September 17, 2001 Posted: 11:21 AM EDT (1521 GMT)

DOHA, Qatar (CNN) -- Islamic militant leader Osama bin Laden, the man the United States considers the prime suspect in last week's terrorist attacks on New York and Washington, denied any role Sunday in the actions believed to have killed thousands.

In a statement issued to the Arabic satellite channel Al Jazeera, based in Qatar, bin Laden said, "The U.S. government has consistently blamed me for being behind every occasion its enemies attack it.

"I would like to assure the world that I did not plan the recent attacks, which seems to have been planned by people for personal reasons," bin Laden's statement said.

"I have been living in the Islamic emirate of Afghanistan and following its leaders' rules. The current leader does not allow me to exercise such operations," bin Laden said.
Attack on America

Timeline: Who Knew What and When? FEMA arrived the night before, so they knew; Condi Told Ashcroft not to fly, so she knew- George was having reading lessons- no telling what he knew and Cheney took over all the Generals control of flights in June of 2001.
Interactive: Terror Investigation Um, It was Gov. Planned
Terror Warnings System When they start talking about peak oil- or no warning at all, unless Marvin's contract ends somewhere else soon
Most wanted terrorists George Bush, Dick Cheney, Donald Rumsfeld, Condi Chevron Rice
What looks suspicious? The Official Story
In-Depth: America Remembers America puts the pieces together
In-Depth: Terror on Tape Who filmed the WTC's and why was the Pentagon's tapes Confiscated by the FBI?
In-Depth: How prepared is your city? Not very- I am 2 hours from Washington, DC
On the Scene: Barbara Starr: Al Qaeda hunt expands? No, they quit- they went for oil
On the Scene: Peter Bergen: Getting al Qaeda to talk They talk, how about getting US Government to tell the truth?

Osama bin Laden

Asked Sunday if he believed bin Laden's denial, President Bush said, "No question he is the prime suspect. No question about that."

Since Tuesday's terrorist attacks against the United States, Bush has repeatedly threatened to strike out against terrorism and any nation that supports or harbors its disciples.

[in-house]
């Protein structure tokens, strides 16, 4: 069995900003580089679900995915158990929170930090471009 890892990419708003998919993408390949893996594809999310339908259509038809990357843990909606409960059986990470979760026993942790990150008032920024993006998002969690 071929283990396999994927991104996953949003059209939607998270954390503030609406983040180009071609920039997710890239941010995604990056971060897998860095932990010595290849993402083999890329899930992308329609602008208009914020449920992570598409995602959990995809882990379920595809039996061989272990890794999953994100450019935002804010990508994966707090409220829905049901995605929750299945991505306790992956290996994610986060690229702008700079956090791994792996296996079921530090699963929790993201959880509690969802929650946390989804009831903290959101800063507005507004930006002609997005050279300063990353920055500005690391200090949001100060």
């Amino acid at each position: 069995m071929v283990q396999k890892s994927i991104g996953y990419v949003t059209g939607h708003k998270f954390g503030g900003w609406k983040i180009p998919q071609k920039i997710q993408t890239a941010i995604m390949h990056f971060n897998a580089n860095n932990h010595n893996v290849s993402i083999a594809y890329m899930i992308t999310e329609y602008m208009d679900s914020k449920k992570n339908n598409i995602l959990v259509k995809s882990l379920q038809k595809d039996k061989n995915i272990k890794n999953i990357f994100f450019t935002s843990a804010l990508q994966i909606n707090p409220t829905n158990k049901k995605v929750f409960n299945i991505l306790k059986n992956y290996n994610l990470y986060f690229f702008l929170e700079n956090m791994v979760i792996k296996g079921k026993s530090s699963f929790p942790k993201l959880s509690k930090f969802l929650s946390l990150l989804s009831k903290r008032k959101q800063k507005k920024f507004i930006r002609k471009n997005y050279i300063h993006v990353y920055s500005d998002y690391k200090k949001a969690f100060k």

Bin Laden, a wealthy Saudi-born exile, has lived in Afghanistan for several years. U.S. officials blame him for earlier strikes on U.S. targets, including last year's attack on the USS Cole in Yemen and the bombings of the U.S. embassies in Tanzania and Kenya in 1998.

Bin Laden's campaign stems from the 1990 decision by Saudi Arabia to allow U.S. troops into the kingdom after the Iraqi invasion of Kuwait -- a military presence that has become permanent.

In a 1997 CNN interview, bin Laden called the U.S. military presence an "occupation of the land of the holy places."

Immediately after the attacks that demolished the World Trade Center's landmark twin towers and seriously damaged the Pentagon, officials of Afghanistan's ruling Taliban said they doubted bin Laden could have been involved in carrying out the actions.

The Taliban -- the fundamentalist Islamic militia that seized power in Afghanistan in 1996 -- denied his ties to terrorism and said they have taken away all his means of communication with the outside world.

The repressive Taliban regime has received almost universal condemnation, particularly for their harsh treatment of women. Only three countries, including Pakistan, recognize them as the country's rightful government.

A high-level Pakistani delegation was set to travel to Afghanistan on Monday to urge Taliban supreme leader Mullah Mohammed Omar to hand over bin Laden, CNN learned Sunday.

The Taliban, which controls more than 90 percent of the country, has threatened any neighboring country that allows its soil to be used to help the United States stage an attack on Afghanistan.